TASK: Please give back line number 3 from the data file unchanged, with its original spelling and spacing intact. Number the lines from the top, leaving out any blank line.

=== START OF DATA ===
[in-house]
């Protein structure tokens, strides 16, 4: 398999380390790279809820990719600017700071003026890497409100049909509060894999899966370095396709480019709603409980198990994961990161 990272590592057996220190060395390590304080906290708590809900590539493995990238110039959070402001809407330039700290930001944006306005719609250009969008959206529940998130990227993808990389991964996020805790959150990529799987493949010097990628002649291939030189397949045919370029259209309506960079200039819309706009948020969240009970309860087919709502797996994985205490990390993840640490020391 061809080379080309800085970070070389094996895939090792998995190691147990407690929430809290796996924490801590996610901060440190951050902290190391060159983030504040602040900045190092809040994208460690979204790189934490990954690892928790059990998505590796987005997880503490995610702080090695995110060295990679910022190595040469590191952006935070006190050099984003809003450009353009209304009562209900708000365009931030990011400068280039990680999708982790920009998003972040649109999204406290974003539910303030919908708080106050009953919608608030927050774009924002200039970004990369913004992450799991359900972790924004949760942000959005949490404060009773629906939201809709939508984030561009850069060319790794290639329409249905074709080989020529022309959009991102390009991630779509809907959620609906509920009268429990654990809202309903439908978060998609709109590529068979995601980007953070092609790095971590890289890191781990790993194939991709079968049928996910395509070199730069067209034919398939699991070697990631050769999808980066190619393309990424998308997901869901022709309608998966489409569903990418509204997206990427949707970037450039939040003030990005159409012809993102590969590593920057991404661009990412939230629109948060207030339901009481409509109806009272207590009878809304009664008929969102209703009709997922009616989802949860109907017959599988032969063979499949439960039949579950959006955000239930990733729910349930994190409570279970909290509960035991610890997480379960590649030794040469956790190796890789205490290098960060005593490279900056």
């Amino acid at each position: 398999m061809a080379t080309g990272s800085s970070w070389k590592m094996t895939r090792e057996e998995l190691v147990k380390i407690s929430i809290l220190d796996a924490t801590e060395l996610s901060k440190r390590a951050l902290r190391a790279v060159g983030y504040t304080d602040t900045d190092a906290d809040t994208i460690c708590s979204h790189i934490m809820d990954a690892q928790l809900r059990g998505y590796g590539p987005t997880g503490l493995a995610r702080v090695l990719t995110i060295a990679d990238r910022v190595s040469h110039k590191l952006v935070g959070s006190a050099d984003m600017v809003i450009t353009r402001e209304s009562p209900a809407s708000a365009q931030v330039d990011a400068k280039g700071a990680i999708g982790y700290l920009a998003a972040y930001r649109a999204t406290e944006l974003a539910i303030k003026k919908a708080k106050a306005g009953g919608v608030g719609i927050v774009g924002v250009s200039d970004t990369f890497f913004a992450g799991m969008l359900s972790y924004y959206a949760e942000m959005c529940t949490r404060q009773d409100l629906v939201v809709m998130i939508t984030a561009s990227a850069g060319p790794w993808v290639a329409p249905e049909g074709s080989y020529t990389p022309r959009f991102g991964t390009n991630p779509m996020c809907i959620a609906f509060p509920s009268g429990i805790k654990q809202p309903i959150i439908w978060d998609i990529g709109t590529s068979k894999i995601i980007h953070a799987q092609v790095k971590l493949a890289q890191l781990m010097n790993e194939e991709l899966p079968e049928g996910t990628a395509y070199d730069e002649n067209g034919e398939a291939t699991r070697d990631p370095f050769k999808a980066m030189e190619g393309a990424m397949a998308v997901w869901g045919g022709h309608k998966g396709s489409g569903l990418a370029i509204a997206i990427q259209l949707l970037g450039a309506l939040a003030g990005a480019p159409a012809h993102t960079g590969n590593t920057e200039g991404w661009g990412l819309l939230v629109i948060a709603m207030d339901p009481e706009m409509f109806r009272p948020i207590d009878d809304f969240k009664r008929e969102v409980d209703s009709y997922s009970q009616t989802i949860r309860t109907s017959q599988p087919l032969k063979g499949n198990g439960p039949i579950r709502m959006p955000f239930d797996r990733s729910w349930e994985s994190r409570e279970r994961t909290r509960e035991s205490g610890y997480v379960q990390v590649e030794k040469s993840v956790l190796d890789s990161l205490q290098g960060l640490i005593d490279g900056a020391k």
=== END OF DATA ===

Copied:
């Amino acid at each position: 398999m061809a080379t080309g990272s800085s970070w070389k590592m094996t895939r090792e057996e998995l190691v147990k380390i407690s929430i809290l220190d796996a924490t801590e060395l996610s901060k440190r390590a951050l902290r190391a790279v060159g983030y504040t304080d602040t900045d190092a906290d809040t994208i460690c708590s979204h790189i934490m809820d990954a690892q928790l809900r059990g998505y590796g590539p987005t997880g503490l493995a995610r702080v090695l990719t995110i060295a990679d990238r910022v190595s040469h110039k590191l952006v935070g959070s006190a050099d984003m600017v809003i450009t353009r402001e209304s009562p209900a809407s708000a365009q931030v330039d990011a400068k280039g700071a990680i999708g982790y700290l920009a998003a972040y930001r649109a999204t406290e944006l974003a539910i303030k003026k919908a708080k106050a306005g009953g919608v608030g719609i927050v774009g924002v250009s200039d970004t990369f890497f913004a992450g799991m969008l359900s972790y924004y959206a949760e942000m959005c529940t949490r404060q009773d409100l629906v939201v809709m998130i939508t984030a561009s990227a850069g060319p790794w993808v290639a329409p249905e049909g074709s080989y020529t990389p022309r959009f991102g991964t390009n991630p779509m996020c809907i959620a609906f509060p509920s009268g429990i805790k654990q809202p309903i959150i439908w978060d998609i990529g709109t590529s068979k894999i995601i980007h953070a799987q092609v790095k971590l493949a890289q890191l781990m010097n790993e194939e991709l899966p079968e049928g996910t990628a395509y070199d730069e002649n067209g034919e398939a291939t699991r070697d990631p370095f050769k999808a980066m030189e190619g393309a990424m397949a998308v997901w869901g045919g022709h309608k998966g396709s489409g569903l990418a370029i509204a997206i990427q259209l949707l970037g450039a309506l939040a003030g990005a480019p159409a012809h993102t960079g590969n590593t920057e200039g991404w661009g990412l819309l939230v629109i948060a709603m207030d339901p009481e706009m409509f109806r009272p948020i207590d009878d809304f969240k009664r008929e969102v409980d209703s009709y997922s009970q009616t989802i949860r309860t109907s017959q599988p087919l032969k063979g499949n198990g439960p039949i579950r709502m959006p955000f239930d797996r990733s729910w349930e994985s994190r409570e279970r994961t909290r509960e035991s205490g610890y997480v379960q990390v590649e030794k040469s993840v956790l190796d890789s990161l205490q290098g960060l640490i005593d490279g900056a020391k």